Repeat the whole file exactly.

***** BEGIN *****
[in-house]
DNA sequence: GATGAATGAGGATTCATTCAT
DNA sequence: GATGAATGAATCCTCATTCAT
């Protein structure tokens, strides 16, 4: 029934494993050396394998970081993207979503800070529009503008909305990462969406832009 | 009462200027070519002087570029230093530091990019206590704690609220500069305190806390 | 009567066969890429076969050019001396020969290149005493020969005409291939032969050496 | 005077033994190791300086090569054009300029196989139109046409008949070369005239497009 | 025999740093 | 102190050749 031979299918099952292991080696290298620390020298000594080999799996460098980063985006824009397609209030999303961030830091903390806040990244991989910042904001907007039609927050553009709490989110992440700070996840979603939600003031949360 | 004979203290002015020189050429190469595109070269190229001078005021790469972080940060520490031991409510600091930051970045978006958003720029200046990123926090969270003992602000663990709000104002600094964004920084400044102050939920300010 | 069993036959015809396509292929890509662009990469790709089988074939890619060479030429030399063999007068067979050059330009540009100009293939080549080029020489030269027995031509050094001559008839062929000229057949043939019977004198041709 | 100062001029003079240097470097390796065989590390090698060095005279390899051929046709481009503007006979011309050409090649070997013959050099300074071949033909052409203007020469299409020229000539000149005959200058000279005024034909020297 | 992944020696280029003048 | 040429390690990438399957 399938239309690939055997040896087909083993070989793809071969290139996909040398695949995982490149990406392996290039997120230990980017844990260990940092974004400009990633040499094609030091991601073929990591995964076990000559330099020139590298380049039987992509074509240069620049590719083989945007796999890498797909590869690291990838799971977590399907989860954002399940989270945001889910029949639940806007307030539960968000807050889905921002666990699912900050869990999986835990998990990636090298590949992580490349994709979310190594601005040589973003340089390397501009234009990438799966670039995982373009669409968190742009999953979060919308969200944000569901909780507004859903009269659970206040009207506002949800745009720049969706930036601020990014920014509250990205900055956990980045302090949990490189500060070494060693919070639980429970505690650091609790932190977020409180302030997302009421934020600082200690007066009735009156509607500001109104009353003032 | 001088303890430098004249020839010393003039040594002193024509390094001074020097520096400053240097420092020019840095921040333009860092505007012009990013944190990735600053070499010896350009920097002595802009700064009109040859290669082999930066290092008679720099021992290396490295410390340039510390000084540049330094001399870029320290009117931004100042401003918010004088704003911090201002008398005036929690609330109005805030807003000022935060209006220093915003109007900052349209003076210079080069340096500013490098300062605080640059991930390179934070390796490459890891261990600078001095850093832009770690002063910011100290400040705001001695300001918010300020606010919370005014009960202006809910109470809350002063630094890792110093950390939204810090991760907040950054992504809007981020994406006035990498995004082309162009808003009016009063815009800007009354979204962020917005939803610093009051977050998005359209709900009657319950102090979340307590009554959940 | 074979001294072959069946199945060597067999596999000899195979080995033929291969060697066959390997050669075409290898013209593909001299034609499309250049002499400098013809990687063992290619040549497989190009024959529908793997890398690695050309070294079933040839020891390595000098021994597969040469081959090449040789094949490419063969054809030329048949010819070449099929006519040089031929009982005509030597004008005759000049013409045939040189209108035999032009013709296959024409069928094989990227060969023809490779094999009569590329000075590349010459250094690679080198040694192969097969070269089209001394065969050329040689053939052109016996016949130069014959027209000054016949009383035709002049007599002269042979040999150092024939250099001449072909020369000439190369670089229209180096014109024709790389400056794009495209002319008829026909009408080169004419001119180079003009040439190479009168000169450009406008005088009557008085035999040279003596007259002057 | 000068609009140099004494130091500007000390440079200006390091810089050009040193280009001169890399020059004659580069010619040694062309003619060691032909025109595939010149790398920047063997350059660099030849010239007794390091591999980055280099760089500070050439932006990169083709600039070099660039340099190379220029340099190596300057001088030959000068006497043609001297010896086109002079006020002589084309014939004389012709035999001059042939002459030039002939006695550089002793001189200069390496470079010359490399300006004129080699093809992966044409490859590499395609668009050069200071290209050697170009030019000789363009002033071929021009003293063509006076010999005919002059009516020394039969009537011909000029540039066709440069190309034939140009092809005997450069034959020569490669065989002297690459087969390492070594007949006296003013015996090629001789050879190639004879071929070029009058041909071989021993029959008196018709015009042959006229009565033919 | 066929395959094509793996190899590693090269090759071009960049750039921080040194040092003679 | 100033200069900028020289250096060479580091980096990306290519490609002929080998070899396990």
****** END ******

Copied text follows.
[in-house]
DNA sequence: GATGAATGAGGATTCATTCAT
DNA sequence: GATGAATGAATCCTCATTCAT
């Protein structure tokens, strides 16, 4: 029934494993050396394998970081993207979503800070529009503008909305990462969406832009 | 009462200027070519002087570029230093530091990019206590704690609220500069305190806390 | 009567066969890429076969050019001396020969290149005493020969005409291939032969050496 | 005077033994190791300086090569054009300029196989139109046409008949070369005239497009 | 025999740093 | 102190050749 031979299918099952292991080696290298620390020298000594080999799996460098980063985006824009397609209030999303961030830091903390806040990244991989910042904001907007039609927050553009709490989110992440700070996840979603939600003031949360 | 004979203290002015020189050429190469595109070269190229001078005021790469972080940060520490031991409510600091930051970045978006958003720029200046990123926090969270003992602000663990709000104002600094964004920084400044102050939920300010 | 069993036959015809396509292929890509662009990469790709089988074939890619060479030429030399063999007068067979050059330009540009100009293939080549080029020489030269027995031509050094001559008839062929000229057949043939019977004198041709 | 100062001029003079240097470097390796065989590390090698060095005279390899051929046709481009503007006979011309050409090649070997013959050099300074071949033909052409203007020469299409020229000539000149005959200058000279005024034909020297 | 992944020696280029003048 | 040429390690990438399957 399938239309690939055997040896087909083993070989793809071969290139996909040398695949995982490149990406392996290039997120230990980017844990260990940092974004400009990633040499094609030091991601073929990591995964076990000559330099020139590298380049039987992509074509240069620049590719083989945007796999890498797909590869690291990838799971977590399907989860954002399940989270945001889910029949639940806007307030539960968000807050889905921002666990699912900050869990999986835990998990990636090298590949992580490349994709979310190594601005040589973003340089390397501009234009990438799966670039995982373009669409968190742009999953979060919308969200944000569901909780507004859903009269659970206040009207506002949800745009720049969706930036601020990014920014509250990205900055956990980045302090949990490189500060070494060693919070639980429970505690650091609790932190977020409180302030997302009421934020600082200690007066009735009156509607500001109104009353003032 | 001088303890430098004249020839010393003039040594002193024509390094001074020097520096400053240097420092020019840095921040333009860092505007012009990013944190990735600053070499010896350009920097002595802009700064009109040859290669082999930066290092008679720099021992290396490295410390340039510390000084540049330094001399870029320290009117931004100042401003918010004088704003911090201002008398005036929690609330109005805030807003000022935060209006220093915003109007900052349209003076210079080069340096500013490098300062605080640059991930390179934070390796490459890891261990600078001095850093832009770690002063910011100290400040705001001695300001918010300020606010919370005014009960202006809910109470809350002063630094890792110093950390939204810090991760907040950054992504809007981020994406006035990498995004082309162009808003009016009063815009800007009354979204962020917005939803610093009051977050998005359209709900009657319950102090979340307590009554959940 | 074979001294072959069946199945060597067999596999000899195979080995033929291969060697066959390997050669075409290898013209593909001299034609499309250049002499400098013809990687063992290619040549497989190009024959529908793997890398690695050309070294079933040839020891390595000098021994597969040469081959090449040789094949490419063969054809030329048949010819070449099929006519040089031929009982005509030597004008005759000049013409045939040189209108035999032009013709296959024409069928094989990227060969023809490779094999009569590329000075590349010459250094690679080198040694192969097969070269089209001394065969050329040689053939052109016996016949130069014959027209000054016949009383035709002049007599002269042979040999150092024939250099001449072909020369000439190369670089229209180096014109024709790389400056794009495209002319008829026909009408080169004419001119180079003009040439190479009168000169450009406008005088009557008085035999040279003596007259002057 | 000068609009140099004494130091500007000390440079200006390091810089050009040193280009001169890399020059004659580069010619040694062309003619060691032909025109595939010149790398920047063997350059660099030849010239007794390091591999980055280099760089500070050439932006990169083709600039070099660039340099190379220029340099190596300057001088030959000068006497043609001297010896086109002079006020002589084309014939004389012709035999001059042939002459030039002939006695550089002793001189200069390496470079010359490399300006004129080699093809992966044409490859590499395609668009050069200071290209050697170009030019000789363009002033071929021009003293063509006076010999005919002059009516020394039969009537011909000029540039066709440069190309034939140009092809005997450069034959020569490669065989002297690459087969390492070594007949006296003013015996090629001789050879190639004879071929070029009058041909071989021993029959008196018709015009042959006229009565033919 | 066929395959094509793996190899590693090269090759071009960049750039921080040194040092003679 | 100033200069900028020289250096060479580091980096990306290519490609002929080998070899396990």